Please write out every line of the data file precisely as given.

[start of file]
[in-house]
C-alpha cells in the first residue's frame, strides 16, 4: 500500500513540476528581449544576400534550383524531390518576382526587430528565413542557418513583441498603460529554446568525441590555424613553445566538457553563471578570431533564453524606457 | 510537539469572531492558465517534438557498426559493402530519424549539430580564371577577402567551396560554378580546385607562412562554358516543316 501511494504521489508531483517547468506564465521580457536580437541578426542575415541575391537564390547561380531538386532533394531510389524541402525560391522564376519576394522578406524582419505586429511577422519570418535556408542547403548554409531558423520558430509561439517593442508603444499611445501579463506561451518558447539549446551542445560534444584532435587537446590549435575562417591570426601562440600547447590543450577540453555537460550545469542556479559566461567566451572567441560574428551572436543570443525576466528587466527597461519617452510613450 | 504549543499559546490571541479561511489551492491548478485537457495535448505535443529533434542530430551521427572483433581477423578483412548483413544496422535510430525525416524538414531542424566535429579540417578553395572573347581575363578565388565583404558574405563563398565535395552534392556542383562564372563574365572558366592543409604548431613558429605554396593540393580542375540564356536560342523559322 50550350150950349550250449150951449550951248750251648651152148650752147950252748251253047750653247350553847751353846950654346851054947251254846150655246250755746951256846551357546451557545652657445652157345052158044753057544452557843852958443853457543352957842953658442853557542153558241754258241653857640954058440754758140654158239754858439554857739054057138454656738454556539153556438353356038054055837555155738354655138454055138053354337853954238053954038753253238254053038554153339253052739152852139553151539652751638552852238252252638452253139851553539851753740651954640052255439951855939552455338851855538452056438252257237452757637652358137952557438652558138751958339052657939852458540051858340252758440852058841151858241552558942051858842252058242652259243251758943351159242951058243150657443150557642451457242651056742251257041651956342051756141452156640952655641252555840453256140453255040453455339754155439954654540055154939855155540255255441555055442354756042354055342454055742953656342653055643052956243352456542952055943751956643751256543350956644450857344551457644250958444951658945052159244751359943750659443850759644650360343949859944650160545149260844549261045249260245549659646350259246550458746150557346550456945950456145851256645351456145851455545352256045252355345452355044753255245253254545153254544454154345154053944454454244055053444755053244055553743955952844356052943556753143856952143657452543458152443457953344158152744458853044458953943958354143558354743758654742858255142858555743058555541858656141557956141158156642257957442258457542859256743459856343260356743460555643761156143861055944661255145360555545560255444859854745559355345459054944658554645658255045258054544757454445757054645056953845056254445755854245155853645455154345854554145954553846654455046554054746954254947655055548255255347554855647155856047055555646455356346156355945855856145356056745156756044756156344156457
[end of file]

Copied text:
[in-house]
C-alpha cells in the first residue's frame, strides 16, 4: 500500500513540476528581449544576400534550383524531390518576382526587430528565413542557418513583441498603460529554446568525441590555424613553445566538457553563471578570431533564453524606457 | 510537539469572531492558465517534438557498426559493402530519424549539430580564371577577402567551396560554378580546385607562412562554358516543316 501511494504521489508531483517547468506564465521580457536580437541578426542575415541575391537564390547561380531538386532533394531510389524541402525560391522564376519576394522578406524582419505586429511577422519570418535556408542547403548554409531558423520558430509561439517593442508603444499611445501579463506561451518558447539549446551542445560534444584532435587537446590549435575562417591570426601562440600547447590543450577540453555537460550545469542556479559566461567566451572567441560574428551572436543570443525576466528587466527597461519617452510613450 | 504549543499559546490571541479561511489551492491548478485537457495535448505535443529533434542530430551521427572483433581477423578483412548483413544496422535510430525525416524538414531542424566535429579540417578553395572573347581575363578565388565583404558574405563563398565535395552534392556542383562564372563574365572558366592543409604548431613558429605554396593540393580542375540564356536560342523559322 50550350150950349550250449150951449550951248750251648651152148650752147950252748251253047750653247350553847751353846950654346851054947251254846150655246250755746951256846551357546451557545652657445652157345052158044753057544452557843852958443853457543352957842953658442853557542153558241754258241653857640954058440754758140654158239754858439554857739054057138454656738454556539153556438353356038054055837555155738354655138454055138053354337853954238053954038753253238254053038554153339253052739152852139553151539652751638552852238252252638452253139851553539851753740651954640052255439951855939552455338851855538452056438252257237452757637652358137952557438652558138751958339052657939852458540051858340252758440852058841151858241552558942051858842252058242652259243251758943351159242951058243150657443150557642451457242651056742251257041651956342051756141452156640952655641252555840453256140453255040453455339754155439954654540055154939855155540255255441555055442354756042354055342454055742953656342653055643052956243352456542952055943751956643751256543350956644450857344551457644250958444951658945052159244751359943750659443850759644650360343949859944650160545149260844549261045249260245549659646350259246550458746150557346550456945950456145851256645351456145851455545352256045252355345452355044753255245253254545153254544454154345154053944454454244055053444755053244055553743955952844356052943556753143856952143657452543458152443457953344158152744458853044458953943958354143558354743758654742858255142858555743058555541858656141557956141158156642257957442258457542859256743459856343260356743460555643761156143861055944661255145360555545560255444859854745559355345459054944658554645658255045258054544757454445757054645056953845056254445755854245155853645455154345854554145954553846654455046554054746954254947655055548255255347554855647155856047055555646455356346156355945855856145356056745156756044756156344156457